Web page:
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PostPosted: Sun 19 Sep 2021 12:14 pm 
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Dia daoibh,

Táim ag lorg cabhair le conas an ainm 'Earnán' a rá; tá beagáinín eolais ar-líne - ach nílim ro-chinte cé chomh cruinn is ata sé.

Ear-nawn?
Ur-nawn?

Ag smaoineamh faoi mar ainm linbh!

Go raibh mile! :toast:


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PostPosted: Sun 19 Sep 2021 12:30 pm 
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ag lorg cabhrach (genitive)

Earnán is pronounced /ar'nɑ:n/.

It is pronounced as if "arnán". The e has no effect in this word. The same can be said of all words in ea- and eo-.

You can get a clue from the three dialectal pronunciations of earnáil at https://www.teanglann.ie/en/fuaim/earn%c3%a1il, although you have to change the slender l for a broad n to get it exact.

Quote:
Ag smaoineamh faoi mar ainm linbh!


I don't know what this is meant to mean.


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PostPosted: Sun 19 Sep 2021 12:50 pm 
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Earnan wrote:
Dia daoibh,

Táim ag lorg cabhair le conas an ainm 'Earnán' a rá; tá beagáinín eolais ar-líne - ach nílim ro-chinte cé chomh cruinn is ata sé.

Ear-nawn?
Ur-nawn?

Ag smaoineamh faoi mar ainm linbh!

Go raibh mile! :toast:


Dia dhíbh,
Tá cabhair á lorg agam i dtaobh conas an ainm "Earnán" do r(e)á. Tá beagáinín eólais ar líne air, ach nílim ró-dheimhnitheach cad é an cruinneas atá sé (atá ann??).


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PostPosted: Wed 22 Sep 2021 3:30 am 
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djwebb2021 wrote:
ag lorg cabhrach (genitive)

Earnán is pronounced /ar'nɑ:n/.

It is pronounced as if "arnán". The e has no effect in this word. The same can be said of all words in ea- and eo-.

You can get a clue from the three dialectal pronunciations of earnáil at https://www.teanglann.ie/en/fuaim/earn%c3%a1il, although you have to change the slender l for a broad n to get it exact.


:good:


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PostPosted: Sat 25 Sep 2021 5:28 am 
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I'm not sure if an ainm Earnán is right. Do you need the definite article there? Maybe, because the definite quality of ainm is shown by the Earnán, you don't need the article?


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PostPosted: Sat 25 Sep 2021 2:58 pm 
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djwebb2021 wrote:
I'm not sure if an ainm Earnán is right. Do you need the definite article there? Maybe, because the definite quality of ainm is shown by the Earnán, you don't need the article?


Names (as such) are indefinite in Irish:

Is Earnán é. = He is (an) Earnán, he is named Earnán
gur Earnán is ainm dó = that Earnán is his name

and so:
an t-ainm "Earnán" = the name "Earnán"

but:
in ainm Earnáin = in the name of Earnán


Féach:
Níor neamhoiriúnach an t-ainm 'Fianna' le tabhairt, ina n-aimsir féin, ar bhuíon a bhí ceaptha ar an namhaid iasachta a dhíbirt as Éirinn. (P. Ó Laoghaire)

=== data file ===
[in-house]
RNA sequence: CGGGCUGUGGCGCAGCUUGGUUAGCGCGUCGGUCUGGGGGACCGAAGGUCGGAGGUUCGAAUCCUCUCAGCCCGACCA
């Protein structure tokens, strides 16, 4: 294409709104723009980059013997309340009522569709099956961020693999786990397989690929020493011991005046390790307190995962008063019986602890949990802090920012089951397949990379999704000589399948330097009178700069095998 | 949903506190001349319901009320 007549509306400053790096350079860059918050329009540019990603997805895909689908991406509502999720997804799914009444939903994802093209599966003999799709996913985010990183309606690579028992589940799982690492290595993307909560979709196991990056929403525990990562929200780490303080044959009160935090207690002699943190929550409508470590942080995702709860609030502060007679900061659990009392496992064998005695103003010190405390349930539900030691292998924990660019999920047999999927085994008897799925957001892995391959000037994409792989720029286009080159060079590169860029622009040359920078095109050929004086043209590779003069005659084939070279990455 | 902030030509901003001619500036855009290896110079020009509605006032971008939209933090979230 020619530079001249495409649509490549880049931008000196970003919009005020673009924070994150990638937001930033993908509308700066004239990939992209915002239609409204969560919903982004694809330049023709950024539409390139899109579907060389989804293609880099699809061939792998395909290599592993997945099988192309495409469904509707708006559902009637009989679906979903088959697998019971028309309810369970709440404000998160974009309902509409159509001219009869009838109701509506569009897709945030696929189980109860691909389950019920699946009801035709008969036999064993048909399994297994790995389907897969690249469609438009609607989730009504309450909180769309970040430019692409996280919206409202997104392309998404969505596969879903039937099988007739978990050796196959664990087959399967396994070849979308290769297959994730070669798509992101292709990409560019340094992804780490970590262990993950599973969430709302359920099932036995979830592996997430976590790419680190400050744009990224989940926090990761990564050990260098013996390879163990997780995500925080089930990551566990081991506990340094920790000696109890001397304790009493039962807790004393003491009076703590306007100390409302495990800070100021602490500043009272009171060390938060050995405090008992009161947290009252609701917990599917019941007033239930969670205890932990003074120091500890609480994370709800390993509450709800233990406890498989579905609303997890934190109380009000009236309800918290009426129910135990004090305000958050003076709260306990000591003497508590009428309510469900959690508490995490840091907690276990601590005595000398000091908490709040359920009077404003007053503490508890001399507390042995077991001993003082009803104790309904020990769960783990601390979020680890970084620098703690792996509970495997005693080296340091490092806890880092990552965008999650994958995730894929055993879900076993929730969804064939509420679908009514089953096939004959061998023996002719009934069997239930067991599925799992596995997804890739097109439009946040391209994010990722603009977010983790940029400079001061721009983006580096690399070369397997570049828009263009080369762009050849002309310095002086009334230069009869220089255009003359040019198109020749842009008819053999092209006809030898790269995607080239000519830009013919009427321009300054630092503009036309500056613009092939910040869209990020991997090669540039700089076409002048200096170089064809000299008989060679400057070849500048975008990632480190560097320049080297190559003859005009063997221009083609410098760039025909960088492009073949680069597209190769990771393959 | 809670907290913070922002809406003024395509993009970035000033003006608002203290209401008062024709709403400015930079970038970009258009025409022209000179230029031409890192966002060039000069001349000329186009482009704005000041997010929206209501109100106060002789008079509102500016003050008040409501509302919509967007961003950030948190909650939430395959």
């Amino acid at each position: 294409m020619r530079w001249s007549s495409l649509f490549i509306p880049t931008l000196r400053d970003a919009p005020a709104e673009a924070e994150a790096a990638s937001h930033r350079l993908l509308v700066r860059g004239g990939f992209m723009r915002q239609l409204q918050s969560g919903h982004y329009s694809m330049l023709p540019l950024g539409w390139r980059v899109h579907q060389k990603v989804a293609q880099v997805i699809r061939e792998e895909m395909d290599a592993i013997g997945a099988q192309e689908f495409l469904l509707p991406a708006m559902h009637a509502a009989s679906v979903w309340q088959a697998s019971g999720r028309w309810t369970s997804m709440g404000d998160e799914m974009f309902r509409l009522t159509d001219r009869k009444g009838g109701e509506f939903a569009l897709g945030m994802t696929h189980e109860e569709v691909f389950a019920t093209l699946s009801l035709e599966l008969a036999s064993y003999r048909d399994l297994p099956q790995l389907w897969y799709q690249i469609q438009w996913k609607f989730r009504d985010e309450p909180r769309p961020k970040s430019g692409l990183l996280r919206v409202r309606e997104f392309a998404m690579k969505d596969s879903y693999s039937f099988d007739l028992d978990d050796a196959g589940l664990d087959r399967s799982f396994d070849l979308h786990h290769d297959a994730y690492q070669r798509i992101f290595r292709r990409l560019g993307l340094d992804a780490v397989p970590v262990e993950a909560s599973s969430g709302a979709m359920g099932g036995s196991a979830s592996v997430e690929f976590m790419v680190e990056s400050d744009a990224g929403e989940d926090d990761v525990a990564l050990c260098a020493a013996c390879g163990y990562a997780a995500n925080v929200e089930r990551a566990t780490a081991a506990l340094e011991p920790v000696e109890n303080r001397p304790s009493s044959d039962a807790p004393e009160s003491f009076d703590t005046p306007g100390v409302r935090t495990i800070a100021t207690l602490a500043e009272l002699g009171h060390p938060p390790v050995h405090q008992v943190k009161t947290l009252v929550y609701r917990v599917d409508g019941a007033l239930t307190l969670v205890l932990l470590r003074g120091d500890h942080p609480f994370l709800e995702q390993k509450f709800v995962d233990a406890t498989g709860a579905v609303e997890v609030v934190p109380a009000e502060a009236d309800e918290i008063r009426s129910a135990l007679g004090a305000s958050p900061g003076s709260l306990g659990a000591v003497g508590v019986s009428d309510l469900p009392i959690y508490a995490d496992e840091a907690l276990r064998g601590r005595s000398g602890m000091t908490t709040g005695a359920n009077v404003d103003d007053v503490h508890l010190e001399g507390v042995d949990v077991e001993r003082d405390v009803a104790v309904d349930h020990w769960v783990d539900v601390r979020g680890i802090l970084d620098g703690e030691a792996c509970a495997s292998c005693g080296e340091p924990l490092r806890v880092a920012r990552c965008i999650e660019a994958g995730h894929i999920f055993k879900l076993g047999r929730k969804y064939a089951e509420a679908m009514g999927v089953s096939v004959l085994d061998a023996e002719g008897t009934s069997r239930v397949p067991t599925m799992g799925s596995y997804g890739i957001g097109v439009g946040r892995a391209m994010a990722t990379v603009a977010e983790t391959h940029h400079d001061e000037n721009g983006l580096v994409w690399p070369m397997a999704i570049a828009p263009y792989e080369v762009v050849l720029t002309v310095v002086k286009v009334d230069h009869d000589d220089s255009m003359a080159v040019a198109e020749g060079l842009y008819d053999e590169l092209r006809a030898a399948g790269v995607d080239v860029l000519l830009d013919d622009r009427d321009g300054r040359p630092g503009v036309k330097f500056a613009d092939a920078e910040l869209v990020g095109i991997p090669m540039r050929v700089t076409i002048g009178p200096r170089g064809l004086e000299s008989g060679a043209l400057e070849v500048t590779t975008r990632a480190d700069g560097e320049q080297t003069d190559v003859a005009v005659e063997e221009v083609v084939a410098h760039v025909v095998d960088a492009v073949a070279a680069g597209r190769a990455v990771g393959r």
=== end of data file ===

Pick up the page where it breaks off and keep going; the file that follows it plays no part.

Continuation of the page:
'Fianna Éireann' a shíolraigh an t-ainm 'Fíníní". (P. Ó Laoghaire)
Tá an t-ainm Rinn Oiriún (Oireamhan) ar scoth i Loch Coirib in aice le Gleann Iar Chonnacht . (T. Ó Máille)
Níl a fhios agam cé as a dtáinig an t-ainm Aill na Croise ... (L. Mac an Iomaire)


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PostPosted: Sat 25 Sep 2021 10:53 pm 
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Yes, you're right Labhrás on the point under discussion here.

Your quotations from Ua Laoghaire are not accurate, however. he wrote:

Níor neamhoireamhnach an ainm "Fiana" le tabhairt, 'n-a n-aimsir féin, ar bhuidhin a bhí ceapaithe ar an namhaid iasachta do dhíbirt a h-Éirinn.

Ua Laoghaire did not use the spelling Ó Laoghaire, and it is disrespectful to disregard this. It is the norm to use the spellings that people use of their own names. If you read any academic paper, e.g. in Éigse, you will see the bibliographies have names with Ó and names with Ua, using the form that the person himself used.


Last edited by djwebb2021 on Sun 26 Sep 2021 6:22 am, edited 1 time in total.

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PostPosted: Sun 26 Sep 2021 3:57 am 
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Earnán is ainm do. This is not an example of indefinite use. This is an example where the definite article is not given where the noun is contextually defined. Ainm is a definite noun in this sentence. Compare sentences like Íosa Críosa is Tiarna orainn, where tiarna is a definite noun.


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PostPosted: Sun 26 Sep 2021 8:48 am 
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djwebb2021 wrote:
Your quotations from Ua Laoghaire are not accurate, however. he wrote:


I used examples from corpas.focloir.ie.

djwebb2021 wrote:
Earnán is ainm do. This is not an example of indefinite use. This is an example where the definite article is not given where the noun is contextually defined. Ainm is a definite noun in this sentence. Compare sentences like Íosa Críosa is Tiarna orainn, where tiarna is a definite noun.


My point was: "Earnán" is an indefinite noun here.


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PostPosted: Sun 26 Sep 2021 9:48 am 
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OK. I see. Strange that the corpas would quote a native speaker writing in 1915 as writing in the supposed Official Standard. No other country treats its heritage in this way.


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